The Daily Beast's China correspondent Huang Hung says the search giant should be applauded for standing up against censorship—but any Internet-savvy Chinese person can get around the government’s firewalls.
This week, something happened that many Chinese had long expected—Google left China. I typed in Google.cn from my home in a rural village on the outskirts of Beijing and found myself redirected to its Hong Kong search engine, Google.hk. Big deal, I thought, and so did most people here.
The truth is, if a person is in mainland China and really wants to get details about the Tiananmen Massacre in 1989, the information still cannot be found on Google.hk. Google may not be censoring the search anymore, but the Chinese government still is. So as far as the user experience is concerned, Google’s exit from China makes zero difference.
Those of us who live within the system are different from Google. We cannot go demand immediate change from the government or expect a statement from Hillary Clinton.
If a Chinese person really wants to know about Tiananmen, he or she can always do what we call “wall climbing,” which is to log on to a server offshore and then access the information. The government is also much less sensitive about English-language information, so Chinese can still read CNN, the BBC, and other international news sites. Occasionally, some China-related stories will be blocked. But all Chinese have to do is learn English and a bit of wall climbing. As a friend of mine once told me, we used to learn English to understand the world; now we learn English to understand China.
But we—a very small number of netizens, mostly writers, editors, and university professors and researchers—still applauded Google for standing up against censorship. Wrote one user of the Chinese Internet giant Sina’s Twitter-esque microblogging site: “Although it’s a profit-seeking organization, Google showed it can also have principles and is willing to stand by them.”
Unless a Chinese person works in the media, he or she doesn’t really feel the invisible hand of the censors. Those who work in traditional media, such as TV, radio, and newspaper used to get documents from time to time offering guidelines about what not to report. But those little memos were leaked out constantly to the foreign press, and it was all a bit embarrassing for the government. So over the past four or five years, the censorship strategy shifted from memos to an “official grapevine” type of operation. When a friend of mine worked as producer for Super Girl, the pirated Chinese version of American Idol, she was often called into the TV station manager’s office and given rules about what not to do on the program. These “guidelines” were read to her. She was forbidden to take notes and was forced, more or less, to commit the information to memory.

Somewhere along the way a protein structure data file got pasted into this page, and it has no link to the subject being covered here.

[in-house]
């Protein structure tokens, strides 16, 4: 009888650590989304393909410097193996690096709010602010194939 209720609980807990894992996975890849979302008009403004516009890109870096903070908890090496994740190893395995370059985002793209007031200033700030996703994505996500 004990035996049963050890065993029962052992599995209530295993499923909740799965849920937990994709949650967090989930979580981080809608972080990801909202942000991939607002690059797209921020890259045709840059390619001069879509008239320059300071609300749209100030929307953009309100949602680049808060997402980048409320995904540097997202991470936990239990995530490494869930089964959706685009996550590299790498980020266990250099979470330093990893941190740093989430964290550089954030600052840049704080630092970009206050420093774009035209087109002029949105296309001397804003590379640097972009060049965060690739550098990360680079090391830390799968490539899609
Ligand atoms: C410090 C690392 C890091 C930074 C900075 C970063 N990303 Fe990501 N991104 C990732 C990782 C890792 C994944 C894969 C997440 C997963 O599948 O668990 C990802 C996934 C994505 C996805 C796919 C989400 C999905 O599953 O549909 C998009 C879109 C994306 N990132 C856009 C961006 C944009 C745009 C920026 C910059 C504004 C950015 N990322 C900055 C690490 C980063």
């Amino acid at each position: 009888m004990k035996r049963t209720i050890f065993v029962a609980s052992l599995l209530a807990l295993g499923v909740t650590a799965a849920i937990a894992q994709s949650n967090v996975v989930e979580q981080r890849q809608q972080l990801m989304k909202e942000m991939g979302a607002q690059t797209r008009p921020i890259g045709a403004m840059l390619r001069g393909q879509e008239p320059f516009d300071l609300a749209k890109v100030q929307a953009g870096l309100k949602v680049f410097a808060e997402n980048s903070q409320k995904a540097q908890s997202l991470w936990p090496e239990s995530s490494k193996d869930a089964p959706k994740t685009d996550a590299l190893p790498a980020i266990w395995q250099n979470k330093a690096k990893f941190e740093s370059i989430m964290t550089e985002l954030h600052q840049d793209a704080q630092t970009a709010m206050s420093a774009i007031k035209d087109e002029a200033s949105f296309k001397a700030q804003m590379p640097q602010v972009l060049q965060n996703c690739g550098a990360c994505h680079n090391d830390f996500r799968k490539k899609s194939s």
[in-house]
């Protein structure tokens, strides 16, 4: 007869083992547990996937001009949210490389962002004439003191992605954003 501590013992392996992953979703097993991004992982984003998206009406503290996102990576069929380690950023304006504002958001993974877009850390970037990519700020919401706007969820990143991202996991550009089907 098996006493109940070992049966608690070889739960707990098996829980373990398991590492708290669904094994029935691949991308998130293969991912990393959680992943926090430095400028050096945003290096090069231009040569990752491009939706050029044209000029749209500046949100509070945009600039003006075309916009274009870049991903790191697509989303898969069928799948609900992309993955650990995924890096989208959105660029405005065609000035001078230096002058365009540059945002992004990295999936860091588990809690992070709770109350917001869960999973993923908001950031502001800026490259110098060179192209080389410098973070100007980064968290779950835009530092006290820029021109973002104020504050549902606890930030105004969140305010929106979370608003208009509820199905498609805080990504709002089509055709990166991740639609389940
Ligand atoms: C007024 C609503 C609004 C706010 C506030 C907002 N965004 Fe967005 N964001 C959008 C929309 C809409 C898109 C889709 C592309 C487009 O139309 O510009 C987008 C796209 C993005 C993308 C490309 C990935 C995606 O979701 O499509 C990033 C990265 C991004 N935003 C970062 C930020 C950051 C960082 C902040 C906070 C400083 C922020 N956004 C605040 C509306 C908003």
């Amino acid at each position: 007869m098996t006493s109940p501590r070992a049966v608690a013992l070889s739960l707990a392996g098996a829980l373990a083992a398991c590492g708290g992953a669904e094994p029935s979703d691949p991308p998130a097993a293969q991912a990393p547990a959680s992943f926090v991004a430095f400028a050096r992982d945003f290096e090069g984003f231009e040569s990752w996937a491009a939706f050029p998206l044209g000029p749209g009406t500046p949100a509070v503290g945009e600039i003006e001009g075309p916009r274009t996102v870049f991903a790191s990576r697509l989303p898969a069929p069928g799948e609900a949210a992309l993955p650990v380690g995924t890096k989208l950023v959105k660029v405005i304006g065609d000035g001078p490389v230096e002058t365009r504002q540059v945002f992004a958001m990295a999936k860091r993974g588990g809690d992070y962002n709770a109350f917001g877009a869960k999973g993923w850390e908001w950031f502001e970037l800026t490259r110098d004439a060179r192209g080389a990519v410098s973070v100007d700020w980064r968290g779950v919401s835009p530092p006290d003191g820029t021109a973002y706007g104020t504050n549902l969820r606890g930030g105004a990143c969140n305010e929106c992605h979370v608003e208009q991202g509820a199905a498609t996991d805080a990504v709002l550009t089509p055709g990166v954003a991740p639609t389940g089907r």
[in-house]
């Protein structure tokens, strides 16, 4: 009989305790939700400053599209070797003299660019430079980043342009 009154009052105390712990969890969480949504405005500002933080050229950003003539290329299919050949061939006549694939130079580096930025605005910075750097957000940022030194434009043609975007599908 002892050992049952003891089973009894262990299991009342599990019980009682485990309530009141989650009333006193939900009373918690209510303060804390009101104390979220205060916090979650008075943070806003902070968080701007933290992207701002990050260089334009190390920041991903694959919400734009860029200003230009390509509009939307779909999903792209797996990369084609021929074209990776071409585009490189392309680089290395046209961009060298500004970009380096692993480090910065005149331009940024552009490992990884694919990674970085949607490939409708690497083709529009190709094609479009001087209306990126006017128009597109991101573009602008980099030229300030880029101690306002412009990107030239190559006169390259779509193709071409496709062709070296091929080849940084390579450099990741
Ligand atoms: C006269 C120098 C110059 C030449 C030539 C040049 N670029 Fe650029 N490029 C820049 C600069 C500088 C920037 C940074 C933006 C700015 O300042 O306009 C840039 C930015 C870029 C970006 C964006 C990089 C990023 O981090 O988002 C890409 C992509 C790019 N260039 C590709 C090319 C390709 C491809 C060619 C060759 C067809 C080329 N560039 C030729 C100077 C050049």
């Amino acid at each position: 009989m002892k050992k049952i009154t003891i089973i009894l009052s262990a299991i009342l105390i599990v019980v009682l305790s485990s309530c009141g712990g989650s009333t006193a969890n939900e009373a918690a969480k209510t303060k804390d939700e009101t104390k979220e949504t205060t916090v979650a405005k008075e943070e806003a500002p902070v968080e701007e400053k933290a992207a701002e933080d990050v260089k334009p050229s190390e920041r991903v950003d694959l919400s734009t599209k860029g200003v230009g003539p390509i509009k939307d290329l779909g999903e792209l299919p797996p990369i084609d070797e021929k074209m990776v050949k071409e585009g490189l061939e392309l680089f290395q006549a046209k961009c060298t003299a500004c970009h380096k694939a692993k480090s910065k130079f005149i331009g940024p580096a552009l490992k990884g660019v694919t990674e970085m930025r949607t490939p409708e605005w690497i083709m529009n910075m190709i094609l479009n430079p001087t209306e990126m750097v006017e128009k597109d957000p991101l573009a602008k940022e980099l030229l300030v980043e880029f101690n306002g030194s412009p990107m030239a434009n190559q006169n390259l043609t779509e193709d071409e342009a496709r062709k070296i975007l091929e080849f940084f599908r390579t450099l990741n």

Web 2.0 technology has blown a huge hole in the Chinese censorship system. Still, the government has the world’s most sophisticated software for censorship on the Internet. Most of the Web-filtering system works on sensitive word groups; for example, if “Tiananmen Massacre” comes up, the system will flash a red flag. This will be read by a human being, or a “nanny,” as such censors are called. A large Web site, most likely a Nasdaq-listed company, will usually hire between 200 and 600 nannies to clean up user-generated content.
I had a near-miss experience with Sina Twitter recently. A friend of mine, a known artist and dissident, wanted me to post a letter to the Chinese National People’s Congress on my account, where I have 430,000 followers, while Congress was in session. I agreed, and so began a 30-minute game of cat and mouse. I cut and paste on my Sina Twitter account, readers retweet, and the nannies erase, all of us operating at a frantic pace. It was quite fun, and definitely kicked my adrenaline up several notches. Afterward, I received this text message from Chen Tong, editor in chief of Sina.com: “Dear Sister Huang, Let’s cherish the little freedom we have on Sina Twitter, not try to close it down. I have worked very hard for this.”
He is so right. Those of us who live within the system are different from Google. We cannot go demand immediate change from the government or expect a statement from Hillary Clinton. So we have to be patient, we have to treasure the incremental changes that come our way, we have to use self-restraint, and we are good at self-censorship. But sometimes I wonder whether this slow-motion change is turning us all into self-censoring zombies.
Huang Hung is a columnist for China Daily, the English language newspaper in China. She is also an avid blogger with more than 100 million page views on her blog on sina.com.